Forty-five patients with papilloedema along with 45 age and sex-matched controls over the duration of 1 year were included in the study. For cases, the median age of presentation was 36 years (Range 10–68 years), and male to female ratio was 1:1.3. [Table 2] shows a comparison of demographic characteristics among the subjects (Cases and controls) of the study population. In the present study, headache (100%) was the most common presenting complaint among the patients. In 20% of the cases, enlargement of blind spot was observed. [Table 3] shows the frequency of presenting complaints and clinical characteristics among cases (n = 45). On fundoscopic examination, papillodema was mild in 16 (35.5%), moderate in 7 (15.5%) and severe in 22 (48.8%) cases. It was also observed that the mean peripapillary RNFL thickness of both right and left disc in all quadrants was significantly higher in cases in comparison to controls [[Table 4], P value < 0.05 was significant]. The average peripallary RNFL thickness in all the quadrants of both eyes was significantly higher in the mild grade of papilloedema in comparison to controls [[Table 5], P value < 0.05 is significant]. [Table 6] shows a comparison of peripapillary RNFL thickness among different grades of papilloedema depicting statistically significant peripapillary RNFL thickening in all the quadrants between mild and severe grades of papilloedema, between moderate and severe grades of papilloedema (except nasal quadrant). There was a strong positive correlation between mean RNFL thickness and MFS grade (Spearmann correlation coefficient, r = 0.874, P < 0.0001). On comparison of area under a receiver operating characteristic (ROC) curve between healthy (controls) and peripapillary oedematous eyes (cases), it was found significantly higher (P < 0.0001) in all the quadrants for cases compared to controls. [Table 7], [Figure 1]. The cut-off values of sectoral thickness showing the highest combination of specificity and sensitivity among parameters were also calculated from ROC curves [Table 8].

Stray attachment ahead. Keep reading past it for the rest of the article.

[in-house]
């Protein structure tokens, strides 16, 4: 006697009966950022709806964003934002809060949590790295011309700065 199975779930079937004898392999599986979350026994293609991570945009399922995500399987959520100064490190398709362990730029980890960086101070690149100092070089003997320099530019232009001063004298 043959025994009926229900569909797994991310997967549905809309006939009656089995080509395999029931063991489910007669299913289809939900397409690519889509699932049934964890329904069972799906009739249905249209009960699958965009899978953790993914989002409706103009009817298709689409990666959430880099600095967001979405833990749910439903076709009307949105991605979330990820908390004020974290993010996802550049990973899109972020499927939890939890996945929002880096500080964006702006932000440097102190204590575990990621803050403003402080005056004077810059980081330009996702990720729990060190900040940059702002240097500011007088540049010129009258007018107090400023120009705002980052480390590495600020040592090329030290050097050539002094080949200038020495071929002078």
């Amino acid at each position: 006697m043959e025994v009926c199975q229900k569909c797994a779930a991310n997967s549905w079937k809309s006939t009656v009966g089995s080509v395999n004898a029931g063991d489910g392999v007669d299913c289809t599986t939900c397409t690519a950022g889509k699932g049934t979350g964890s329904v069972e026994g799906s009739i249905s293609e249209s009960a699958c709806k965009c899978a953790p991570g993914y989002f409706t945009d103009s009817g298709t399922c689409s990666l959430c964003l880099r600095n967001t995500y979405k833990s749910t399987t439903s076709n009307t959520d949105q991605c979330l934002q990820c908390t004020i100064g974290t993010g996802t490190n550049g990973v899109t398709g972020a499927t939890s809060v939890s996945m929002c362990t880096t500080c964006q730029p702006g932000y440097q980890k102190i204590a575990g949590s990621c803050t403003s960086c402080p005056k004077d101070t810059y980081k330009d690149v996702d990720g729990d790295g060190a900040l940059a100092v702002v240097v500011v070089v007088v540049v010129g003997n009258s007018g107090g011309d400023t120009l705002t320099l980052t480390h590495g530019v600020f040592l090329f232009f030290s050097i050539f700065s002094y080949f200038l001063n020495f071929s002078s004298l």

Table 2: Comparison of demographic characteristics among study subjects

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Table 3: Presenting complaints and clinical characteristics among cases (n = 45)

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Table 4: Comparison of peripapillary RNFL (n = 90) among cases and controls

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Table 5: Comparison of peripapillary RNFL thickness among controls and mild grade of papilloedema

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Table 6: Comparison of peripapillary RNFL thickness among different grades of papilloedema in cases

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Table 7: ROC Curve characteristics

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Table 8: Diagnostic values showing cut-off values of different sectoral peripapillary RNFL thickness on the basis of maximum sensitivity and maximum specificity

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Figure 1: Receiver operating curve (ROC) depicting sensitivity and specificity of sectoral peripapillary RNFL thickness for cases

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  Discussion Top